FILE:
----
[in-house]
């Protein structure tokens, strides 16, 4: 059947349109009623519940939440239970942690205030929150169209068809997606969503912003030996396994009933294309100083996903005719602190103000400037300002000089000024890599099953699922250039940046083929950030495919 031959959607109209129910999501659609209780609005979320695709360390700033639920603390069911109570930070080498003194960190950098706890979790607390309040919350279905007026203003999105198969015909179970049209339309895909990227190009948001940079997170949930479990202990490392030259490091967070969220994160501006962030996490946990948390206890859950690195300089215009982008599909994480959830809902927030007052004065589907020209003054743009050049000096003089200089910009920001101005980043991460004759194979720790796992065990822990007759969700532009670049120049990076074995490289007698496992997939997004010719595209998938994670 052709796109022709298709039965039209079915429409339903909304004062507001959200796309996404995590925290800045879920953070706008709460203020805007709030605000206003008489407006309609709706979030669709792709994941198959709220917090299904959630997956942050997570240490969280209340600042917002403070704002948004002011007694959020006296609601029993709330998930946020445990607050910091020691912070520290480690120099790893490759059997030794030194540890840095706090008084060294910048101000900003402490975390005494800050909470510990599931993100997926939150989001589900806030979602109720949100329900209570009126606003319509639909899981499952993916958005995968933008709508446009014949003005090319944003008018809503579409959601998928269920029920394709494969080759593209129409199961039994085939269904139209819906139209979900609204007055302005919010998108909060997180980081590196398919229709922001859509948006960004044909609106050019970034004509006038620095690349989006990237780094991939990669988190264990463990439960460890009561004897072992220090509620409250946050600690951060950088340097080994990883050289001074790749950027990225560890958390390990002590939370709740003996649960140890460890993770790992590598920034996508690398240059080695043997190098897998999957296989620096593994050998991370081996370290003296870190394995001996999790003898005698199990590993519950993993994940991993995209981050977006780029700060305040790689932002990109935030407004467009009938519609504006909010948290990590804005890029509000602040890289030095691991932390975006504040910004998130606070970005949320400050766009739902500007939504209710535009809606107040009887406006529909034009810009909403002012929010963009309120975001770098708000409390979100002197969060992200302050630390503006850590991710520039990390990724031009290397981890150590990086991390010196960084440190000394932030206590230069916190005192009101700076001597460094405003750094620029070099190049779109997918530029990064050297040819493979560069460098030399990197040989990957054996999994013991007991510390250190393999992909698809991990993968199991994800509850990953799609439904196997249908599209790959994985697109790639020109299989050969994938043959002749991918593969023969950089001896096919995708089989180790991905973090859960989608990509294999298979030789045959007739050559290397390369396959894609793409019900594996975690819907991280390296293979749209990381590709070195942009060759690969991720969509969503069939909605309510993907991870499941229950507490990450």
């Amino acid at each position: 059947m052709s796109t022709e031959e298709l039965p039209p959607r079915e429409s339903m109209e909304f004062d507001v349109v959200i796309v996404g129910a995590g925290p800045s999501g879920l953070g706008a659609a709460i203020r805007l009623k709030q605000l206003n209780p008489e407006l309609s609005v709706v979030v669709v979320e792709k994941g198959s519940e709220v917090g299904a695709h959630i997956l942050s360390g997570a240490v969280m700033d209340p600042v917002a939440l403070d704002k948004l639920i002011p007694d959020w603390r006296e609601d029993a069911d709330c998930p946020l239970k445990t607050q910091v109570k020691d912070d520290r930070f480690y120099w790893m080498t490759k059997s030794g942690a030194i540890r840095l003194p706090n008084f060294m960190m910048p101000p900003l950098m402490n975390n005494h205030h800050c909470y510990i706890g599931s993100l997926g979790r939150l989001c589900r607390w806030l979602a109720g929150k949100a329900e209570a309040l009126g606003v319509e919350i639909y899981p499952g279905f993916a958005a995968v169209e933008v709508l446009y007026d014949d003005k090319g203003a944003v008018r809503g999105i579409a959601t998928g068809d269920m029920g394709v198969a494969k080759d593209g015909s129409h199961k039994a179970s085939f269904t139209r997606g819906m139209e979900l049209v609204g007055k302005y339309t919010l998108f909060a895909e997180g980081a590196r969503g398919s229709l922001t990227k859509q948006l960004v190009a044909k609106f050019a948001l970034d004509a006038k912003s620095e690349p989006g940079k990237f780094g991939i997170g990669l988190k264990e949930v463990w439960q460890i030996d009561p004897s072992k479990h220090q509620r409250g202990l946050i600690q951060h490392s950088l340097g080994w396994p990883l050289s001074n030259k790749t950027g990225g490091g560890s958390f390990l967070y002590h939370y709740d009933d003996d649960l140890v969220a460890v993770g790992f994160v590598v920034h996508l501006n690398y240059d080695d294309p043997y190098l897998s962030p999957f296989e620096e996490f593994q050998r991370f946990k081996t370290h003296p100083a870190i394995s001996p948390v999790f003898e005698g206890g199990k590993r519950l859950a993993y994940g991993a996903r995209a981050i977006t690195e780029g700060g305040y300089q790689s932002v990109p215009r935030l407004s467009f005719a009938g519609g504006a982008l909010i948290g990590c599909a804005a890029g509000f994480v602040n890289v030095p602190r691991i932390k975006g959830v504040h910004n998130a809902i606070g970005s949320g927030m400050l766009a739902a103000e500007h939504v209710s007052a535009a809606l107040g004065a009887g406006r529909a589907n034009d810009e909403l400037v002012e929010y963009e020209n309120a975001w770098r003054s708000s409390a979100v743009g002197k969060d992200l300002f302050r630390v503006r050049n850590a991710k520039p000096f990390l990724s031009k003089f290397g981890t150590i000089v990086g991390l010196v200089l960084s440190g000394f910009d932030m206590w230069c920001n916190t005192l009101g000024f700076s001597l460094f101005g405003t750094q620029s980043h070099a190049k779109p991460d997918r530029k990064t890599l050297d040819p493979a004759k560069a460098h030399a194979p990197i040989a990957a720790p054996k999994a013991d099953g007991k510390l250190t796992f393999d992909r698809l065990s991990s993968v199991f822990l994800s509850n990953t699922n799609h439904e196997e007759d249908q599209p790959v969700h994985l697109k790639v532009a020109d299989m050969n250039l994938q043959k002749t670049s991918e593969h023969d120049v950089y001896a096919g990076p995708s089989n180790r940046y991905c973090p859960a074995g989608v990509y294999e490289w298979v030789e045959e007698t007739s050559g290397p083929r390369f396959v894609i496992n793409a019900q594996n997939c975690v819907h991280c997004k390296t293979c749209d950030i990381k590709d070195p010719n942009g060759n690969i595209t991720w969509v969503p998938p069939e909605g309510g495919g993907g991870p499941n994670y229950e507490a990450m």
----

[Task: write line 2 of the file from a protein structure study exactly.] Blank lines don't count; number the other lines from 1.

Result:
């Protein structure tokens, strides 16, 4: 059947349109009623519940939440239970942690205030929150169209068809997606969503912003030996396994009933294309100083996903005719602190103000400037300002000089000024890599099953699922250039940046083929950030495919 031959959607109209129910999501659609209780609005979320695709360390700033639920603390069911109570930070080498003194960190950098706890979790607390309040919350279905007026203003999105198969015909179970049209339309895909990227190009948001940079997170949930479990202990490392030259490091967070969220994160501006962030996490946990948390206890859950690195300089215009982008599909994480959830809902927030007052004065589907020209003054743009050049000096003089200089910009920001101005980043991460004759194979720790796992065990822990007759969700532009670049120049990076074995490289007698496992997939997004010719595209998938994670 052709796109022709298709039965039209079915429409339903909304004062507001959200796309996404995590925290800045879920953070706008709460203020805007709030605000206003008489407006309609709706979030669709792709994941198959709220917090299904959630997956942050997570240490969280209340600042917002403070704002948004002011007694959020006296609601029993709330998930946020445990607050910091020691912070520290480690120099790893490759059997030794030194540890840095706090008084060294910048101000900003402490975390005494800050909470510990599931993100997926939150989001589900806030979602109720949100329900209570009126606003319509639909899981499952993916958005995968933008709508446009014949003005090319944003008018809503579409959601998928269920029920394709494969080759593209129409199961039994085939269904139209819906139209979900609204007055302005919010998108909060997180980081590196398919229709922001859509948006960004044909609106050019970034004509006038620095690349989006990237780094991939990669988190264990463990439960460890009561004897072992220090509620409250946050600690951060950088340097080994990883050289001074790749950027990225560890958390390990002590939370709740003996649960140890460890993770790992590598920034996508690398240059080695043997190098897998999957296989620096593994050998991370081996370290003296870190394995001996999790003898005698199990590993519950993993994940991993995209981050977006780029700060305040790689932002990109935030407004467009009938519609504006909010948290990590804005890029509000602040890289030095691991932390975006504040910004998130606070970005949320400050766009739902500007939504209710535009809606107040009887406006529909034009810009909403002012929010963009309120975001770098708000409390979100002197969060992200302050630390503006850590991710520039990390990724031009290397981890150590990086991390010196960084440190000394932030206590230069916190005192009101700076001597460094405003750094620029070099190049779109997918530029990064050297040819493979560069460098030399990197040989990957054996999994013991007991510390250190393999992909698809991990993968199991994800509850990953799609439904196997249908599209790959994985697109790639020109299989050969994938043959002749991918593969023969950089001896096919995708089989180790991905973090859960989608990509294999298979030789045959007739050559290397390369396959894609793409019900594996975690819907991280390296293979749209990381590709070195942009060759690969991720969509969503069939909605309510993907991870499941229950507490990450």